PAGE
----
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2021 How Florida Compares: Taxes

Key Figures & Findings

  • Florida continues to be a relatively low tax state, with extremely low per capita* state taxation but considerably higher local taxes.
  • Although Floridians’ “Per Capita State and Local Own Source Revenue**” increased by $178 (2.8 percent), it shrank relative to other states. Nationally, growth was nearly twice that of Florida and the national average rank fell one spot to 39th (see p. 8). Florida highest ranking was 22nd (2006) and it lowest was 40th (2016).
  • Floridians’ “Per Capita State and Local Tax Collections” ranking (a narrower measure of how much taxpayers pay for their government) dropped to 45th in FY2018-19 (see p. 12).
  • The effect of COVID-19 on government revenue is only starting to be reflected, but only for state tax collections, for which FY2019-20*** data is available (combined state/local data is FY2018- 19). The pandemic reached Florida late in FY2019-20 and its impact was immediate and severe—per capita state tax collections fell by 4.9 percent in FY2019-20. The impact on other states—on average—was less than in Florida. The U.S. average fell by 1.9 percent.
  • Florida no longer has the lowest “Per Capita State Tax Collections” ranking in the nation as that spot is now occupied by Alaska, thanks to that state’s plummeting state tax burden due to its reliance on non-tax oil royalties. While Florida’s rank rose one spot to 49th, its per capita amount still decreased by just over $100 per Floridian. When all state government own source general revenue is included, Florida’s ranking also stands at 49th (see pp. 22-23).
  • While Florida’s state tax and revenue burdens are very low compared to the other states, its local tax burdens are much higher. Florida’s “Per Capita Local Own Source Revenue” and “Per Capita Local Tax Collections” rank 15th and 28th, respectively (see pp. 40-41).
  • Florida relies more heavily on local revenue to fund government than any other state. Florida local governments account for 54.6 percent of Florida’s total state and local revenue, the highest percentage in the nation and 21.9 percent above the U.S. average (see p. 15).
  • Florida’s per capita property tax ranking is just above the median—24th (see p. 42). After reaching as high as 12th, the housing bubble burst led to falling property tax collections, dropping the rank to 26th in 2014. Florida’s ranking has remained stable the last few years.
  • Florida also classifies 38.6 percent of its state and local own-source general revenue as non-tax revenue, the 9th largest percentage in the nation (see p. 17). Nearly half (46 percent) of local own-source revenue is classified as non-tax, highlighting Florida local governments’ use of special assessments, charges for services, and impact fees.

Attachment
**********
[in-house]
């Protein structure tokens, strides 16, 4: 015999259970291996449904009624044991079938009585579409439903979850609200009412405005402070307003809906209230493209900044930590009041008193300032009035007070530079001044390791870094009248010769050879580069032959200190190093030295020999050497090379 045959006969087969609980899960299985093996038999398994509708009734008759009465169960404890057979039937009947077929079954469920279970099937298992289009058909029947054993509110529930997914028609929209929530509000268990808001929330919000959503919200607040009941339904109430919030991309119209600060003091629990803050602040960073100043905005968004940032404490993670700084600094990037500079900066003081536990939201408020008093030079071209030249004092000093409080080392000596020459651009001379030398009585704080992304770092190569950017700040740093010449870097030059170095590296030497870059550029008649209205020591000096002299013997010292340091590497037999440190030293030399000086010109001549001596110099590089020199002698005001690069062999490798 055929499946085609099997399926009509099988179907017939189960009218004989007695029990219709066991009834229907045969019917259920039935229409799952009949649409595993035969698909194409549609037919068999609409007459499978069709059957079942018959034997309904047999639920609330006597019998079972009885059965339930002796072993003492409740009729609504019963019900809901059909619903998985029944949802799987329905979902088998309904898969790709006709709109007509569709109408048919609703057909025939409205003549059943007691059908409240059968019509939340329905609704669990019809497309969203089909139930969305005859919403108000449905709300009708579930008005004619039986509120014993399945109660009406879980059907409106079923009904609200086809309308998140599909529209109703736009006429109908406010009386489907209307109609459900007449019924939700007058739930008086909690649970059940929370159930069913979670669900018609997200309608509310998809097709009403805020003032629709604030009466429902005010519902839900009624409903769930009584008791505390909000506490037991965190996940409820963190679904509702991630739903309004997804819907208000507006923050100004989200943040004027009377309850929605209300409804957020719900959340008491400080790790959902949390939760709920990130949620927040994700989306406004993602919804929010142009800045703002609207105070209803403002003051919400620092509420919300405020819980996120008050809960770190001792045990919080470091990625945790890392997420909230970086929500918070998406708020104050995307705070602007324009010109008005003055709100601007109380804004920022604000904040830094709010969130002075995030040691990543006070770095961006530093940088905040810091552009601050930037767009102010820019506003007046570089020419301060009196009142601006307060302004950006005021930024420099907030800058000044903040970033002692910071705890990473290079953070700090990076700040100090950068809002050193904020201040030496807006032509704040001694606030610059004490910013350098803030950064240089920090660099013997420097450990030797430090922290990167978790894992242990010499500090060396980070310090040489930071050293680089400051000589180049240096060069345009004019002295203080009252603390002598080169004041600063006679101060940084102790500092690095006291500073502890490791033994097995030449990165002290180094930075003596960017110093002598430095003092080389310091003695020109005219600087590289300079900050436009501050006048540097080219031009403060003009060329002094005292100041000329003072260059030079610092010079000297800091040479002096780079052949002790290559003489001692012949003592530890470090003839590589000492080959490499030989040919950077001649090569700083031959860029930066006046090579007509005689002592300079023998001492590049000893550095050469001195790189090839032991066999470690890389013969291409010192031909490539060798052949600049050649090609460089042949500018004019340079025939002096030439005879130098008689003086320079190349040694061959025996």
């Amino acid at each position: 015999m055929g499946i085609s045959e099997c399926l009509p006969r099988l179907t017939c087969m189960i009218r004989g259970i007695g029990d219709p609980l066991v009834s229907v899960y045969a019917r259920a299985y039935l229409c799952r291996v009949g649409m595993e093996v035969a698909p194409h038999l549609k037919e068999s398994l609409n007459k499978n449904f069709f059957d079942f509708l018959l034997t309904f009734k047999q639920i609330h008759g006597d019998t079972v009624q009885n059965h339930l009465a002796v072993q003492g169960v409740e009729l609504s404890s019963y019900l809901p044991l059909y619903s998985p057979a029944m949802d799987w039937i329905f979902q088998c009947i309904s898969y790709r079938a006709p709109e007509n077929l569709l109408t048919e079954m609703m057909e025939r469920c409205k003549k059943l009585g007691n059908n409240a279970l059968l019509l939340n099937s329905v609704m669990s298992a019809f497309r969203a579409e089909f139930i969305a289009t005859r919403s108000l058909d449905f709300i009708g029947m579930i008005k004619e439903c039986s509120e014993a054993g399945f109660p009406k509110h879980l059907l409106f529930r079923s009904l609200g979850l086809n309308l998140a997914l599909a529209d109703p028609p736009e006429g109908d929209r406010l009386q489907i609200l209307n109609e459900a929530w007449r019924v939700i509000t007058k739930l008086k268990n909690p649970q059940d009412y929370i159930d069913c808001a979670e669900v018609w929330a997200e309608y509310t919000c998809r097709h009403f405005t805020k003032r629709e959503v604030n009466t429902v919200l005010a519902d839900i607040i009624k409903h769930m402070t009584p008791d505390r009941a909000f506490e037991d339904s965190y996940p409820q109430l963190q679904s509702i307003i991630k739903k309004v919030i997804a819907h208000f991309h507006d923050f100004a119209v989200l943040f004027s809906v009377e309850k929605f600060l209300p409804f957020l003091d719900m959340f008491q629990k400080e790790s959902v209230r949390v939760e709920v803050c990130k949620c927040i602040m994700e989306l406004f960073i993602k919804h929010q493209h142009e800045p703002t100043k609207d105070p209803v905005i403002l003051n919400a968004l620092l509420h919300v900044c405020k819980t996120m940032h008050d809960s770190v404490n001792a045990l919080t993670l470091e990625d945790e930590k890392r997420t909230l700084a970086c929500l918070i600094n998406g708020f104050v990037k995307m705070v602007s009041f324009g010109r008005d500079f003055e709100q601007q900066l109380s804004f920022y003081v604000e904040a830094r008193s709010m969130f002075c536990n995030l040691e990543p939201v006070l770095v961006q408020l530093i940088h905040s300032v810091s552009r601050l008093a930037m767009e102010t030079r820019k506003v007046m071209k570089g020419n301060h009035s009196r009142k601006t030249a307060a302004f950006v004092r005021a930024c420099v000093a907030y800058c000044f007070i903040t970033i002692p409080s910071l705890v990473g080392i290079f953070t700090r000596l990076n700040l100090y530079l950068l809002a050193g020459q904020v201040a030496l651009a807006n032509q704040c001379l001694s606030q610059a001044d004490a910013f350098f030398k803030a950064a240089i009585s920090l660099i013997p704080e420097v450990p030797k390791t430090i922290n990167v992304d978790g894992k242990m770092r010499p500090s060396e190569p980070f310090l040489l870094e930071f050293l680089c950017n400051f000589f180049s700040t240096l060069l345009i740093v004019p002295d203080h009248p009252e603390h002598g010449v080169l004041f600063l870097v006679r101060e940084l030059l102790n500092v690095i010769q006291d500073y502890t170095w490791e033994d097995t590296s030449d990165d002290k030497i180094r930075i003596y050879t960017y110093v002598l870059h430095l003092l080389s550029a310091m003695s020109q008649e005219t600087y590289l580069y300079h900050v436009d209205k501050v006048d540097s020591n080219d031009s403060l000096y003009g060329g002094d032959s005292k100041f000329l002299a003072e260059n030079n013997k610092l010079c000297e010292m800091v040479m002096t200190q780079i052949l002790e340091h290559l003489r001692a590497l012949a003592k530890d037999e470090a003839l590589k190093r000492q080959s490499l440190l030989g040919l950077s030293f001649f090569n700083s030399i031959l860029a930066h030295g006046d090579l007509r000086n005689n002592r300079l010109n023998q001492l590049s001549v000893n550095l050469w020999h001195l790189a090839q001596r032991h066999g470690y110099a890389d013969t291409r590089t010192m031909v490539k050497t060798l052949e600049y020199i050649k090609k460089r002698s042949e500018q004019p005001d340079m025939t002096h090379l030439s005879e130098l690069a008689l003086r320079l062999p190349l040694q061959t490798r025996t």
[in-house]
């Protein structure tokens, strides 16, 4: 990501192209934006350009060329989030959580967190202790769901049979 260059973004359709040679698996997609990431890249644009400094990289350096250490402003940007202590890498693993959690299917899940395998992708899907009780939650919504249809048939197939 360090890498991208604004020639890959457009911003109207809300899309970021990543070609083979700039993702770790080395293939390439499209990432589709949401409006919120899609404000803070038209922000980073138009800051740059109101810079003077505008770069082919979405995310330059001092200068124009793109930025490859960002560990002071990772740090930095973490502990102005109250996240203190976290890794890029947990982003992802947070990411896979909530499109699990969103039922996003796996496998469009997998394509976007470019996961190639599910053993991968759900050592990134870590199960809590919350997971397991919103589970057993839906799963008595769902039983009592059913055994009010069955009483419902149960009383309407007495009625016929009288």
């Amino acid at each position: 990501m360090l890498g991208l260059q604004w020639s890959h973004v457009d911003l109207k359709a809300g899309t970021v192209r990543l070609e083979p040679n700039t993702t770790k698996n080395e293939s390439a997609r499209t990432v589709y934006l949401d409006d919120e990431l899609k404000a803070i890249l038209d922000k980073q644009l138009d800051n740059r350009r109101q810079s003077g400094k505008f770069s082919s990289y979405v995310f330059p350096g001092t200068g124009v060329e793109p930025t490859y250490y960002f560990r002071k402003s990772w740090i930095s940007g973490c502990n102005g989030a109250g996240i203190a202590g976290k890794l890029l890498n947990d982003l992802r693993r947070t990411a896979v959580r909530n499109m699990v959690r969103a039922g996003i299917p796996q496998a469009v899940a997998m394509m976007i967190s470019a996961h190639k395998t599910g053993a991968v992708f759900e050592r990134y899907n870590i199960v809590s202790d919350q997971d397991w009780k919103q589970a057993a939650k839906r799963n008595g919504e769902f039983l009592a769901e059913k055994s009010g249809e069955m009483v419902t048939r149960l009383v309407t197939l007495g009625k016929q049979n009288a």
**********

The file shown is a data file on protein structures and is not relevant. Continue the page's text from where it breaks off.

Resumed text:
• Florida relies more heavily on transaction taxes than most states. Transaction taxes (general and selective sales taxes) account for 81.5 percent of all Florida’s state tax collections, compared to the national average of 48.2 percent (see p. 24).
  • Florida’s state selective sales (excise) tax ranking has dropped from 19th in 2006 to 41st in 2020, mostly due to alcoholic beverage tax collections, which used to be among the highest in the nation. Gross collection liability is still rising, but the credits from the Florida Tax Credit Scholarship Program now total $475 million annually (almost 60 percent of liability).
  • Florida’s “State & Local Cell Phone Tax Rate” of 14.89 percent is the 13th highest in the nation, higher than both the U.S. Average of 12.82 percent and Florida’s average state and local general sales tax rate of 7.08 percent (see p. 19).
  • Florida’s housing sector also produces significant revenue for the state and the documentary stamp tax is one of the state’s major tax sources. Florida’s collections are rising steadily over the last decade and stand at $154 per capita in 2020, the nation’s third largest burden (see p. 33).
  • Florida is one of seven states without a personal income tax. The average state relies on personal income taxes for 36.4 percent of its tax revenue (see pp. 24 and 28).
  • Businesses pay more than half (53.0 percent) of all state and local taxes in Florida. This is the 9th highest percentage in the nation and higher than the national average of 44.0 percent (see p. 18).

Important Notes

  • Per capita amounts are calculated using state population estimates from the U.S. Census Bureau. Fiscal year (FY) population is estimated by averaging the July 1 population for the two years that contain the FY. For example, FY2019 is the average between July 1, 2018 and July 1, 2019.
  • ** “Own source revenue” is a broader measure of the financial burden citizens incur to pay for their government. It counts all direct revenue, including taxes and non-tax revenue such as charges for services, special assessments, impact fees, and net lottery revenue. It does not include intergovernmental aid, revenue from government-owned utilities and liquor stores, and social insurance funds. The revenue Florida reports to the U.S. Census Bureau as taxes is much lower than official state data.
  • *** Fiscal years in this pocket guide refer to the fiscal years of each state, which may vary slightly. Forty-six states, including Florida, have state fiscal years that run from July 1 - June 30. Florida’s local governments’ fiscal year runs from October 1 to September 30.


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